High-density oligonucleotide microarrays from Affymetrix were used in this study. cDNA was synthesized using a T7-linked oligo-dT primer and used for cRNA synthesis with biotinylated-UTP and CTP. After fragmenting, the labeled RNAs were hybridized to HG-U133 Plus 2.0 oligonucleotide arrays (Affymetrix Incorporated, Santa Clara, CA, U.S.A.) according to the protocol recommended by the supplier. The arrays were then washed and developed with streptavidin-phycoerythrin and biotinylated antibody against streptavidin (Molecular Probes Inc., Eugene, OR, U.S.A.) in an Affymetrix fluidics station. The HG-U133 Plus 2.0 arrays monitors the expression levels of 47000 transcripts of human genes involved in a wide spectrum of cellular functions.

Hybridized and developed arrays were scanned and the expression values for each probe set were calculated using the Affymetrix Microarray Suite Software (MAS) version 5.0. Scan quality was assured based on a priori quality control criteria, including the absence of visible microarray artifacts, significant differences in microarray intensity, and a minimum of 1000 probe sets receiving ‘Present’ calls. Probe level quality control parameters were assessed as indicated in the Affymetrix toolbox and the expression data from three replicates were normalized for further analysis.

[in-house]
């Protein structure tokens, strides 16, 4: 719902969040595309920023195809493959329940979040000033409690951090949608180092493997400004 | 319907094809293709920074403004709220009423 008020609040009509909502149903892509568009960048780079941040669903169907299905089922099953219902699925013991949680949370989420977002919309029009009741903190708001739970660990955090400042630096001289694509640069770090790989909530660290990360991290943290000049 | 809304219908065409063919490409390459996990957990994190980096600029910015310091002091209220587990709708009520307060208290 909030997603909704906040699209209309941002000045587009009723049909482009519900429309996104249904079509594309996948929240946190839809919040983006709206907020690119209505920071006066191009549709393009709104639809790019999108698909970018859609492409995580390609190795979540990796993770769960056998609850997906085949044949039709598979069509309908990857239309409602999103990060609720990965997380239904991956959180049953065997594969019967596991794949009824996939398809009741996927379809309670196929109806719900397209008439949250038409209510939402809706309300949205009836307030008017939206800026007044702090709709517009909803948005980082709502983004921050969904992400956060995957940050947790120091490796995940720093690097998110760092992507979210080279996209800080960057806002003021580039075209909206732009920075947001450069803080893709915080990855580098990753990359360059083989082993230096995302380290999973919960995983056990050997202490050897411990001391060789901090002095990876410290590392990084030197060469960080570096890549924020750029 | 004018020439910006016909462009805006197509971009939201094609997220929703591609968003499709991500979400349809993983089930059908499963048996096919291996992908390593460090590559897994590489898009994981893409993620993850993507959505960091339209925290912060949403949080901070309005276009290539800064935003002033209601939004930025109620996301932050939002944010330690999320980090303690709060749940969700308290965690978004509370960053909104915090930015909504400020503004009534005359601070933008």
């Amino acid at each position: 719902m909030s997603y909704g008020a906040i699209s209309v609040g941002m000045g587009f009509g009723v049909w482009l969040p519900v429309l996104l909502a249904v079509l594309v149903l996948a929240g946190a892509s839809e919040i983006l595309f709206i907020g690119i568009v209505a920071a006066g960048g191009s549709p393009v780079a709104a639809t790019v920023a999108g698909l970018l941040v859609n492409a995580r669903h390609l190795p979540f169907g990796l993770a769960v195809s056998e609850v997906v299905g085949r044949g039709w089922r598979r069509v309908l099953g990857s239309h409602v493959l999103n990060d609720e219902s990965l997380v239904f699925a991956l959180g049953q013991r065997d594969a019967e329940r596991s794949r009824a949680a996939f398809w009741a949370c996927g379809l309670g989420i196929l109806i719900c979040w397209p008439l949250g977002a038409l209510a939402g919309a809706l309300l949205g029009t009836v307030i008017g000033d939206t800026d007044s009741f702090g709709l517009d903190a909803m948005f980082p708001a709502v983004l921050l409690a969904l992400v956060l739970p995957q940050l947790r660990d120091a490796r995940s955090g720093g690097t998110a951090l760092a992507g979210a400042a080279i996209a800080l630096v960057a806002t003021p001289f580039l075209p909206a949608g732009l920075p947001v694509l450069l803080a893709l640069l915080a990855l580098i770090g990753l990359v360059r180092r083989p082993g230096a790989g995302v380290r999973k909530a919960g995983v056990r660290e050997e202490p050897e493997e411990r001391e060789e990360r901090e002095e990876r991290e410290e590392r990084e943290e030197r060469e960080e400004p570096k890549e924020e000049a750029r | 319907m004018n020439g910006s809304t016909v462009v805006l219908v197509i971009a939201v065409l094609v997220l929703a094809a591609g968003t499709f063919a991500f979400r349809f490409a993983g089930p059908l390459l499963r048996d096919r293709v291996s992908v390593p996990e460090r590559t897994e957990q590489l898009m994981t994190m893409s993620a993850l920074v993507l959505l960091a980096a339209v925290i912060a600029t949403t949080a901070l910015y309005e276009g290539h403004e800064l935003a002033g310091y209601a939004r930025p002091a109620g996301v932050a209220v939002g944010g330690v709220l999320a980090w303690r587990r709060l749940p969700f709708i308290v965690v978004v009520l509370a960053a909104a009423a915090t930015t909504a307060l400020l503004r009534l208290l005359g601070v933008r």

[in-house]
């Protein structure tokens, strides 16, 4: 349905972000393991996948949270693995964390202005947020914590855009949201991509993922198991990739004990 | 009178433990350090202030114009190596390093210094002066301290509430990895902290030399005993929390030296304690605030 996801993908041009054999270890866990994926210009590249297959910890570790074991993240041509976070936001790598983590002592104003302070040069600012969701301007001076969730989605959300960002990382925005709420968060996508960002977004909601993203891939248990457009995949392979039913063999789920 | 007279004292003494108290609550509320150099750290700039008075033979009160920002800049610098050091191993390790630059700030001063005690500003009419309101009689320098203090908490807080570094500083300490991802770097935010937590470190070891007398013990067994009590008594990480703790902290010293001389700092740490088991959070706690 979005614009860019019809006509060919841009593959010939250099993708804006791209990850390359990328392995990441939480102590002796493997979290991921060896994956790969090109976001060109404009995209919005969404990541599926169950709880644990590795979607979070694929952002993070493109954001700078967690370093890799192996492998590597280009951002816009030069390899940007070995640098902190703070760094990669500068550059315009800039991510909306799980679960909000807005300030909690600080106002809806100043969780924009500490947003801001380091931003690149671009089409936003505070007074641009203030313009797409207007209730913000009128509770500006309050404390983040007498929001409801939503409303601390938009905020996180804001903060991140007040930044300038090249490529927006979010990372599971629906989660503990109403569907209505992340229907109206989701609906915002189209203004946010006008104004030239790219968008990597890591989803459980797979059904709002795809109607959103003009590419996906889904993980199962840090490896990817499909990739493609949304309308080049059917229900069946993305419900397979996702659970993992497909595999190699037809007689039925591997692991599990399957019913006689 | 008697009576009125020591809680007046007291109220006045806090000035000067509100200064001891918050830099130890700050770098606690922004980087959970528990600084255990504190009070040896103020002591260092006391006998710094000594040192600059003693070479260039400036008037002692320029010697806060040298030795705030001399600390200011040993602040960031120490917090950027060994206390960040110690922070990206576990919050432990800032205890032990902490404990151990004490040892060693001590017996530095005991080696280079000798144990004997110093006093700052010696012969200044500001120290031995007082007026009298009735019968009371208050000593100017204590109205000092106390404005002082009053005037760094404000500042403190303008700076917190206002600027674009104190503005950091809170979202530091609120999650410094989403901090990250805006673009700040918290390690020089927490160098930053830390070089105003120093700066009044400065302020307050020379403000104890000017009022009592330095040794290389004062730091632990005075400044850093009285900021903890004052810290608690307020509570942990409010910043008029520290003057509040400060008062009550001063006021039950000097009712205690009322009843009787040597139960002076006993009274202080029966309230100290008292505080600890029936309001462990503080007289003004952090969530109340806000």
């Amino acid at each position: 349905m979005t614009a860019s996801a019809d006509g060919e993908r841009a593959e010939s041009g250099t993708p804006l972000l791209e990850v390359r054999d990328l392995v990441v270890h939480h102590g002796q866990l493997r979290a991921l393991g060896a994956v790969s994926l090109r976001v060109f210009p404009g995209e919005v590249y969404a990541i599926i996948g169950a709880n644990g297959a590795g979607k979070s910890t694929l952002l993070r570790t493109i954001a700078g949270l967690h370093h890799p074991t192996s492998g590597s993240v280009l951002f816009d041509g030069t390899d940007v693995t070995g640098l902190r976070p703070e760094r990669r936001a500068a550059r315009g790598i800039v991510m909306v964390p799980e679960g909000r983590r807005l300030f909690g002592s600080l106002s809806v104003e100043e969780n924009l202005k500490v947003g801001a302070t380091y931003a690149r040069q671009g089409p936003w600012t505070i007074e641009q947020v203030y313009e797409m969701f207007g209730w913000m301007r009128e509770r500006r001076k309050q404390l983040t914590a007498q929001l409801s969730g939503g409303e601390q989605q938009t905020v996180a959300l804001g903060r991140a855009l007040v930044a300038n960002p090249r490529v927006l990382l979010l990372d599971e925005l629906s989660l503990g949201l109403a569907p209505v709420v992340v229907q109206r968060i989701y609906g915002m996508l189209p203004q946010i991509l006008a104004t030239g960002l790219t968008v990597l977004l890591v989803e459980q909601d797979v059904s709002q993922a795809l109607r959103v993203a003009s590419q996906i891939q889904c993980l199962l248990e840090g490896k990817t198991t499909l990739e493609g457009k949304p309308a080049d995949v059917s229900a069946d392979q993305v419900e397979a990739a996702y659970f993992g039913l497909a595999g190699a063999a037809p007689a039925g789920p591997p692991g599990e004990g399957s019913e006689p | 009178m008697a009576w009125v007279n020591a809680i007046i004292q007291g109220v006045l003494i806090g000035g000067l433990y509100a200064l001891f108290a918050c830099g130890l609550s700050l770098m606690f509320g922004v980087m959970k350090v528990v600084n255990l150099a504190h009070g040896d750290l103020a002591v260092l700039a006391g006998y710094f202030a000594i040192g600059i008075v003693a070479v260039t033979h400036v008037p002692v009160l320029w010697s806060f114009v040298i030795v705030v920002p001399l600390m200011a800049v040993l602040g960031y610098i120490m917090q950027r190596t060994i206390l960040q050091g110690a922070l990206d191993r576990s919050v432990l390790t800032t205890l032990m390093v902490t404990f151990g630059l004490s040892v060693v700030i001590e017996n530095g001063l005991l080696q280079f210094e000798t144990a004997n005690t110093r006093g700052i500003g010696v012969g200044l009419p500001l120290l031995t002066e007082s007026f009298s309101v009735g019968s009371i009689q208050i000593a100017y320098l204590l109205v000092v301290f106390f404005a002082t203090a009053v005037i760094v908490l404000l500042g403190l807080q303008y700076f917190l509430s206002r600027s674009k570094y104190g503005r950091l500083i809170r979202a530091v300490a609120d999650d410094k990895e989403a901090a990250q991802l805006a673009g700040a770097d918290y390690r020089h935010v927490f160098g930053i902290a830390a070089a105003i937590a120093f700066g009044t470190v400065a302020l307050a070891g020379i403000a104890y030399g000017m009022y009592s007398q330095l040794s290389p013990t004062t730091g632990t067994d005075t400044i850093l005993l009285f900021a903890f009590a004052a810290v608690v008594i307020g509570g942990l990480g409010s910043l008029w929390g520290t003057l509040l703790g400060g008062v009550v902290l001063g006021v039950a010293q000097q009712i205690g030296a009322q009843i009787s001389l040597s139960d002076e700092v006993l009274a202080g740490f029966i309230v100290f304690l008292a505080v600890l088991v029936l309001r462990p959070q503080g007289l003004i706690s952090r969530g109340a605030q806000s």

Normalized probe set data from each pair of TPPII knockdown and control cells were compared to find differentially regulated genes. The magnitude and direction of expression changes were estimated as Signal Log Ratio (SLR), where an SLR of 1.0 corresponds to a 2-fold increase of the transcript level while SLR −1.0 corresponds to a 2-fold-decrease. Differentially regulated genes were classified into molecular functions according to their Affymetrix annotations or assigned Gene Ontology (GO) categories (http://www.geneontology.org/). WEB-based GEne SeT AnaLysis Toolkit (WebGestalt) (Zhang et al. 2005) was used to identify GO categories and Kyoto Encyclopedia of Genes and Genomes (KEGG) pathways that are significantly enriched of differentially regulated genes. Protein-protein interaction data from Biological General Repository for Interaction Datasets (BioGRID) version 2.0.31(Stark et al. 2006) were used to infer molecular networks involving genes with altered expression. Cytoscope version 2.5.1 was used to visualize the interaction network (Shannon et al. 2003).